Thursday afternoon, following a slew of news reports about substantial concessions by the U.S. negotiators in the Iran nuclear talks, Sen. Robert Menendez (D-N.J.) released a statement, which read:
If today’s news report from Lausanne is true, we are not inching closer to Iran’s negotiating position, but leaping toward it with both feet. We have pivoted away from demanding the closure of Fordow when the negotiations began, to considering its conversion into a research facility, to now allowing hundreds of centrifuges to spin at this underground bunker site where centrifuges could be quickly repurposed for illicit nuclear enrichment purposes. My fear is that we are no longer guided by the principle that “no deal is better than a bad deal,” but instead we are negotiating “any deal for a deal’s sake.”
An undue amount of trust and faith is being placed in a negotiating partner that has spent decades deceiving the international community; denying the International Atomic Energy Agency access to its facilities; refusing to answer questions about its nuclear-related military activities; and all the while, actively destabilizing the region from Lebanon to Syria to Iraq to Yemen. A good deal must meet our primary negotiating objective – curtailing Iran’s current and future ability to achieve nuclear weapons capability. If the best deal Iran will give us does not achieve this goal, it is not a good deal for the United States or its partners. A good deal won’t leave Iran as a nuclear threshold state.
It is extraordinary on many levels — that so many giveaways would be tossed at the Iranians’ feet, that it should be publicly revealed (many speculate, by the French, who object to the collapse), that a Democratic senator would tell the president his deal is going nowhere and that things have gotten this far out of whack without a vote from the Senate. In reality, no Republican and a great many Democrats will refuse to assent to a deal that, for example, leaves 6,000 centrifuges in Iran’s hands, allows Fordow to continue operations, does not provide for snap inspections, does not require revelation of past activities, does not continue in a meaningful way beyond 10 years and does nothing to address the catastrophe throughout the region, caused in large part by Iran’s hegemonic ambitions. Oh, and there may be no written document. As former ambassador Eric Edelman, tells me, “I think it is axiomatic that any deal that cannot be put down on paper is not a deal at all.” Considering all we are giving up, that may be the good news.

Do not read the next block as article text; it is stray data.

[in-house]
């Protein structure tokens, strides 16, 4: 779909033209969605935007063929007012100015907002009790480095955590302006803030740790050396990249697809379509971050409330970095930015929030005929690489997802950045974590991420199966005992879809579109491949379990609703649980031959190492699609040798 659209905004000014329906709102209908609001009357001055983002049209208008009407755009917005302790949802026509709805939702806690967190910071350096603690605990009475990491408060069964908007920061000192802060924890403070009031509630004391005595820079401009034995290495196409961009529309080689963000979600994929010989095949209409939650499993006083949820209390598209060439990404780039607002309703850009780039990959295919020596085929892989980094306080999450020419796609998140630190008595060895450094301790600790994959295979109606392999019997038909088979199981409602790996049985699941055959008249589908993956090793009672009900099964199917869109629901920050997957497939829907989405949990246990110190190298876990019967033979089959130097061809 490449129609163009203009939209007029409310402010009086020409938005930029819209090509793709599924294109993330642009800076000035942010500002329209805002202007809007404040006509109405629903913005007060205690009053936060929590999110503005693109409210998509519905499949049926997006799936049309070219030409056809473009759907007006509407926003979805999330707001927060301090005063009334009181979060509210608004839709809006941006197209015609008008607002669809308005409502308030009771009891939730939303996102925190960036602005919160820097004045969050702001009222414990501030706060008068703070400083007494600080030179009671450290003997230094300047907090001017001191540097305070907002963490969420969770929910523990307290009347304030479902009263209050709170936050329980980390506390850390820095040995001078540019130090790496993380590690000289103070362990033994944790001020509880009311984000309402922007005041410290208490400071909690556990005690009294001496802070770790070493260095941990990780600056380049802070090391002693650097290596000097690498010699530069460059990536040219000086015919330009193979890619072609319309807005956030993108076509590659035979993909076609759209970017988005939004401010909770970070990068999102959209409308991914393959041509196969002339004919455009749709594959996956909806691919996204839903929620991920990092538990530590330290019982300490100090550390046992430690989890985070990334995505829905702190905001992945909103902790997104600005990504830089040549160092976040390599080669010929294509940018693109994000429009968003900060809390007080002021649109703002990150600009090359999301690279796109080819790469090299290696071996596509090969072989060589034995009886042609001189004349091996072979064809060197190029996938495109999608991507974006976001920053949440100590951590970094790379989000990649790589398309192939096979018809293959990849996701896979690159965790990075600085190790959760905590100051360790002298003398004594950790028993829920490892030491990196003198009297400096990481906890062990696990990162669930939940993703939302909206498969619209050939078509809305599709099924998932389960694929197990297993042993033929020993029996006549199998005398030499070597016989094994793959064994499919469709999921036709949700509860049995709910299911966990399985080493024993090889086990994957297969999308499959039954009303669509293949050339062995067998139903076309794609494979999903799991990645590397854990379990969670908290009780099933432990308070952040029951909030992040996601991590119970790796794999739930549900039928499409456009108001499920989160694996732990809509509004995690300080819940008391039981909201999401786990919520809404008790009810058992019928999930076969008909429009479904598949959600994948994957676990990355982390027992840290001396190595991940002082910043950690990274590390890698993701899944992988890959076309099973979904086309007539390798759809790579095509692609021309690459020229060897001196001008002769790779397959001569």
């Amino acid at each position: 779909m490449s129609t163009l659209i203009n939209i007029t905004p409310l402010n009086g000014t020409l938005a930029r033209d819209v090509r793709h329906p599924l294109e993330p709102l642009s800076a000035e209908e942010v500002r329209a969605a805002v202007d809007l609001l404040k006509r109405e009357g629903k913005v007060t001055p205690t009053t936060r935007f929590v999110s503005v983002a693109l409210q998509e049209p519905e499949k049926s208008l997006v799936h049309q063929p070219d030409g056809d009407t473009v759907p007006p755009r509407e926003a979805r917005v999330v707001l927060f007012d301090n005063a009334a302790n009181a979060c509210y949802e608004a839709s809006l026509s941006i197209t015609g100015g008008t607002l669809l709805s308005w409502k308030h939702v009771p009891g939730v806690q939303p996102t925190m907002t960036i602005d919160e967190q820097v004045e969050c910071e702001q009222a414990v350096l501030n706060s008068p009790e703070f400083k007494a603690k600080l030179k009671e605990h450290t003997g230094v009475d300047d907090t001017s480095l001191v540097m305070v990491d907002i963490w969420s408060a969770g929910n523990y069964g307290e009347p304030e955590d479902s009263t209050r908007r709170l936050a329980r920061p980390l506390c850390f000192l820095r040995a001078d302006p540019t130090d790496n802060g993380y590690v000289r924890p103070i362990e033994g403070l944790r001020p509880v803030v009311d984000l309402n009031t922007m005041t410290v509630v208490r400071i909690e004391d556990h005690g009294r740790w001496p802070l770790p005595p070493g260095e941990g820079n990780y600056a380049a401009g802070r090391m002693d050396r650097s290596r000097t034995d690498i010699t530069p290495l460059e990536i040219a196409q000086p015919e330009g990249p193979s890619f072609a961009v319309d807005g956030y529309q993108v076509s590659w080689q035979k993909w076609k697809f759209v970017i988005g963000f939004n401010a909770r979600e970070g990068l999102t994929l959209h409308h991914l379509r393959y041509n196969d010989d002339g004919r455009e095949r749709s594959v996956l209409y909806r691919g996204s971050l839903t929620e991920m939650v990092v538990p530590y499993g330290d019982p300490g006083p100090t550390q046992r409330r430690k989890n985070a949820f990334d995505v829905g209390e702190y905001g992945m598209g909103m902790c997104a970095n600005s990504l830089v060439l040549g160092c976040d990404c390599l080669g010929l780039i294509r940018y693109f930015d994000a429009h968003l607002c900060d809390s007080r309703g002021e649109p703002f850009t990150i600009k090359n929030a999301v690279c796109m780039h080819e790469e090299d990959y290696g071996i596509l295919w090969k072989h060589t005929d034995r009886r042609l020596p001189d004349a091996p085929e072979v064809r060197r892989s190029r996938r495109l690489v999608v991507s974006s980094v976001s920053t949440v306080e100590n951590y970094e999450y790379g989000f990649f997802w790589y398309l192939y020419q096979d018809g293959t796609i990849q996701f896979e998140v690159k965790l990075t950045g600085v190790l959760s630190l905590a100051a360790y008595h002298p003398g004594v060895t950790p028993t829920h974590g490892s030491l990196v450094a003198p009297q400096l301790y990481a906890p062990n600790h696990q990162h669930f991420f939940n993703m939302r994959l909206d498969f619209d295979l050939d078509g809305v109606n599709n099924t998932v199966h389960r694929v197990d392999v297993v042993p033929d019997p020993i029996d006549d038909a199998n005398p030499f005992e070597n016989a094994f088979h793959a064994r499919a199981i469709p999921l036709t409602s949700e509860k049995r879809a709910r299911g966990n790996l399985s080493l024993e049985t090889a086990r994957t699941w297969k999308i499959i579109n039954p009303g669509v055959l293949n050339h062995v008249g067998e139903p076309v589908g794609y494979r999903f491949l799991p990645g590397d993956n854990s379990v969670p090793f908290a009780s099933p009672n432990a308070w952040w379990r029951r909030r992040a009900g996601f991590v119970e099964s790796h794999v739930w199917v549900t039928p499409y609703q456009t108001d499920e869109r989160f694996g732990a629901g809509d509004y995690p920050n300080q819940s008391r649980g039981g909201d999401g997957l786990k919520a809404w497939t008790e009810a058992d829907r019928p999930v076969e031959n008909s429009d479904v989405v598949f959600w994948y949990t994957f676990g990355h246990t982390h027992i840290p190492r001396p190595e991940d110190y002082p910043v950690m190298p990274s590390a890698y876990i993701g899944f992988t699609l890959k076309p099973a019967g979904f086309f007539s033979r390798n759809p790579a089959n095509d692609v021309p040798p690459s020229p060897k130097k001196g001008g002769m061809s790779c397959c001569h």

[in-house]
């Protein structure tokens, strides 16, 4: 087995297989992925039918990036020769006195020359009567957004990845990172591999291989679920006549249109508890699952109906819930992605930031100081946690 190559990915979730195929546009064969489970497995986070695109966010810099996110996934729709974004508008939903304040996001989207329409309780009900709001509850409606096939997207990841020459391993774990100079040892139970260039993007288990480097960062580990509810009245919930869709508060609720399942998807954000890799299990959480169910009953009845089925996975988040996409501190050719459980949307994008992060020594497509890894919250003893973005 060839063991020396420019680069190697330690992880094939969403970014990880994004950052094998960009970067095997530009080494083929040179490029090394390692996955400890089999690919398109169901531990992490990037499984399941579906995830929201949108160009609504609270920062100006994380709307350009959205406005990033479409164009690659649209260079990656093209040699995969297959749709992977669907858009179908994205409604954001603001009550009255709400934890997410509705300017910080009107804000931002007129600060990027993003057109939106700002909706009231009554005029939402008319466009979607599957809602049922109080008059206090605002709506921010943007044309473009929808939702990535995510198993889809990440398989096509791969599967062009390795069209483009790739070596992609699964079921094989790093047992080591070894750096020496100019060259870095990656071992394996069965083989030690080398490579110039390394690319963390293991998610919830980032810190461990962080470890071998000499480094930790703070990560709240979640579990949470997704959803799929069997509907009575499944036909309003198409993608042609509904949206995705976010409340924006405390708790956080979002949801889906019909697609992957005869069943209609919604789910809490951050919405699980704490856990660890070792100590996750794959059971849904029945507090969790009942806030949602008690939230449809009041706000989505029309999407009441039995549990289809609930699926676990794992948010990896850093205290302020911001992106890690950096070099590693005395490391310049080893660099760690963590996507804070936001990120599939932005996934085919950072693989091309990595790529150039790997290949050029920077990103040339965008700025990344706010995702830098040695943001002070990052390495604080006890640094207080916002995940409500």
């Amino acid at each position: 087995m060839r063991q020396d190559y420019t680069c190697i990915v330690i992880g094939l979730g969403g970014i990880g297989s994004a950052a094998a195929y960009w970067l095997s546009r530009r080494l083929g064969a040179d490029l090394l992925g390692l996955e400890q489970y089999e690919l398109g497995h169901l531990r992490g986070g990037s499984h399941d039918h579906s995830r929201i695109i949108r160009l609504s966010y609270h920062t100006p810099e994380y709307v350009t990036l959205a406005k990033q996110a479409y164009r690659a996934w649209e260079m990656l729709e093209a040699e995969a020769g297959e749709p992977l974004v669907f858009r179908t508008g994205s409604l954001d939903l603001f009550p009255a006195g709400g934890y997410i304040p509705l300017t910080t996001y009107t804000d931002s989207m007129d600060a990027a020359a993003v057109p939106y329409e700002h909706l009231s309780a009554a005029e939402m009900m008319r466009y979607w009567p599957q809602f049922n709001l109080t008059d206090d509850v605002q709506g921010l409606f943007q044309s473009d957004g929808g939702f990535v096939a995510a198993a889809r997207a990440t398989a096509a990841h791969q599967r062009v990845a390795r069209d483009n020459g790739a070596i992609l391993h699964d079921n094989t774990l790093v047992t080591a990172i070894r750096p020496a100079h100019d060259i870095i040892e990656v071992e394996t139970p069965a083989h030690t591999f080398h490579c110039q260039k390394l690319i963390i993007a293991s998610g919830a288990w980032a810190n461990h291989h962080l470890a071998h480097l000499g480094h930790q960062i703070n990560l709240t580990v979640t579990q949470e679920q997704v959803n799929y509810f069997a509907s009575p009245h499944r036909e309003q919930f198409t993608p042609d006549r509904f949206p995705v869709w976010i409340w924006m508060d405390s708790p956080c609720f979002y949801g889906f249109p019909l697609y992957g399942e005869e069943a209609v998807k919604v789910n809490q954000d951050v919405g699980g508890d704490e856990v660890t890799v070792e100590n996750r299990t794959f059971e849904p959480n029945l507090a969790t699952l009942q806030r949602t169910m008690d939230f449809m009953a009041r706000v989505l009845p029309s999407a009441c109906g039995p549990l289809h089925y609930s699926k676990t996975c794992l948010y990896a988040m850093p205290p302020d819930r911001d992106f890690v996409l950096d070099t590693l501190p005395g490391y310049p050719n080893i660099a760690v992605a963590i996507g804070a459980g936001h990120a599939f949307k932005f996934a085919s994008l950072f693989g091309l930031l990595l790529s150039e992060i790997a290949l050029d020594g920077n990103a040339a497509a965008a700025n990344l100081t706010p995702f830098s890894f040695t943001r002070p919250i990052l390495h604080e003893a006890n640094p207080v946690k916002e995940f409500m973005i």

Indeed, with Iranian surrogates and allies destabilizing the entire Middle East, why are we lifting any sanctions or talking about a deal at all? Unless the deal is far different than has been reported, look for an overwhelming vote in April to inject the Senate into the process or to increase sanctions.
One does wonder what Hillary Clinton is thinking. As A.B. Stoddard observes, “When Clinton finally comes out from behind Twitter as a candidate for president, all questions are fair game: what the terms of a nuclear arms deal with Iran should be, whether Netanyahu should have spoken before Congress without the blessing of the White House, what should be done about those politically expedient comments Netanyahu made before his reelection. Is a peace deal possible under Netanyahu? Where does she stand on a Senate bill that would give Congress more input over the Iran talks? How should the U.S. tackle rising anti-Semitism in Europe, and how can the trust that has been lost between the United States and Israel since 2009 be restored? What say you, Madam Secretary?”
Frankly, from Yemen to the Taliban trade for a deserter to the Iran concessions to the rise of the Islamic State to the occupation of part of Ukraine, our national security policies have resulted in chaos, aggression and loss of American influence. How can any Democrat — with the exception of the outspoken Menendez and Leon Panetta — let alone the co-architect of these policies, claim to be able to steady the ship? You got me.